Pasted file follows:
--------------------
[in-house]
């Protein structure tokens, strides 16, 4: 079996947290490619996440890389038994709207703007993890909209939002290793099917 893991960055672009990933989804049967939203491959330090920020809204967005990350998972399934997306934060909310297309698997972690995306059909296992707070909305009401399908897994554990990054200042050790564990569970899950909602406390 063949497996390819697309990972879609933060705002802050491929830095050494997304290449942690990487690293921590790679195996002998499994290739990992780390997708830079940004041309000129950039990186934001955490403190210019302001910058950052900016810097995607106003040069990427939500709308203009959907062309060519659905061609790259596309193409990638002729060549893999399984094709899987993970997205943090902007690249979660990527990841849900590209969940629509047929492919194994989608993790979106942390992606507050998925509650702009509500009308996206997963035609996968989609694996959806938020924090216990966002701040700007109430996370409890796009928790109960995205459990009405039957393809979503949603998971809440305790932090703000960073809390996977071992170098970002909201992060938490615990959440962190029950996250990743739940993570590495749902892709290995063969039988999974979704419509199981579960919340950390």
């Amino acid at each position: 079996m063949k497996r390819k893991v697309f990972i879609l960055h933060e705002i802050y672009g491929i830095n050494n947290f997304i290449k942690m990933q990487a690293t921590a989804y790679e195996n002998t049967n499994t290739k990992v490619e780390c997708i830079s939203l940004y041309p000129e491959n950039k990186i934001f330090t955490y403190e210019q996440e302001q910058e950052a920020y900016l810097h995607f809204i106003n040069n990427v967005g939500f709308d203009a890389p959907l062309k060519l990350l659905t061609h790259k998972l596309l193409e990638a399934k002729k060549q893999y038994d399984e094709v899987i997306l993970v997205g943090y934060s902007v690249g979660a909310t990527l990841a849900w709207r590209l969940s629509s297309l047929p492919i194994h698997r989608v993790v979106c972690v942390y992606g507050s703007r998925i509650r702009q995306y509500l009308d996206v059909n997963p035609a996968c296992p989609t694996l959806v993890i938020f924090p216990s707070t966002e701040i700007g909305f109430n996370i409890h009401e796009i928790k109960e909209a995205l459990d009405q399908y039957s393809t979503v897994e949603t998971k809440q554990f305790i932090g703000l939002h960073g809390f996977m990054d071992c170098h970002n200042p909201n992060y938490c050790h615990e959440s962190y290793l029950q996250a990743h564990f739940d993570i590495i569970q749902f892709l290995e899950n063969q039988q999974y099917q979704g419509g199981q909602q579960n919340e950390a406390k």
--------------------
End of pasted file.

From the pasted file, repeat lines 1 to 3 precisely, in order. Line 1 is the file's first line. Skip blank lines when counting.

[in-house]
């Protein structure tokens, strides 16, 4: 079996947290490619996440890389038994709207703007993890909209939002290793099917 893991960055672009990933989804049967939203491959330090920020809204967005990350998972399934997306934060909310297309698997972690995306059909296992707070909305009401399908897994554990990054200042050790564990569970899950909602406390 063949497996390819697309990972879609933060705002802050491929830095050494997304290449942690990487690293921590790679195996002998499994290739990992780390997708830079940004041309000129950039990186934001955490403190210019302001910058950052900016810097995607106003040069990427939500709308203009959907062309060519659905061609790259596309193409990638002729060549893999399984094709899987993970997205943090902007690249979660990527990841849900590209969940629509047929492919194994989608993790979106942390992606507050998925509650702009509500009308996206997963035609996968989609694996959806938020924090216990966002701040700007109430996370409890796009928790109960995205459990009405039957393809979503949603998971809440305790932090703000960073809390996977071992170098970002909201992060938490615990959440962190029950996250990743739940993570590495749902892709290995063969039988999974979704419509199981579960919340950390």
């Amino acid at each position: 079996m063949k497996r390819k893991v697309f990972i879609l960055h933060e705002i802050y672009g491929i830095n050494n947290f997304i290449k942690m990933q990487a690293t921590a989804y790679e195996n002998t049967n499994t290739k990992v490619e780390c997708i830079s939203l940004y041309p000129e491959n950039k990186i934001f330090t955490y403190e210019q996440e302001q910058e950052a920020y900016l810097h995607f809204i106003n040069n990427v967005g939500f709308d203009a890389p959907l062309k060519l990350l659905t061609h790259k998972l596309l193409e990638a399934k002729k060549q893999y038994d399984e094709v899987i997306l993970v997205g943090y934060s902007v690249g979660a909310t990527l990841a849900w709207r590209l969940s629509s297309l047929p492919i194994h698997r989608v993790v979106c972690v942390y992606g507050s703007r998925i509650r702009q995306y509500l009308d996206v059909n997963p035609a996968c296992p989609t694996l959806v993890i938020f924090p216990s707070t966002e701040i700007g909305f109430n996370i409890h009401e796009i928790k109960e909209a995205l459990d009405q399908y039957s393809t979503v897994e949603t998971k809440q554990f305790i932090g703000l939002h960073g809390f996977m990054d071992c170098h970002n200042p909201n992060y938490c050790h615990e959440s962190y290793l029950q996250a990743h564990f739940d993570i590495i569970q749902f892709l290995e899950n063969q039988q999974y099917q979704g419509g199981q909602q579960n919340e950390a406390k």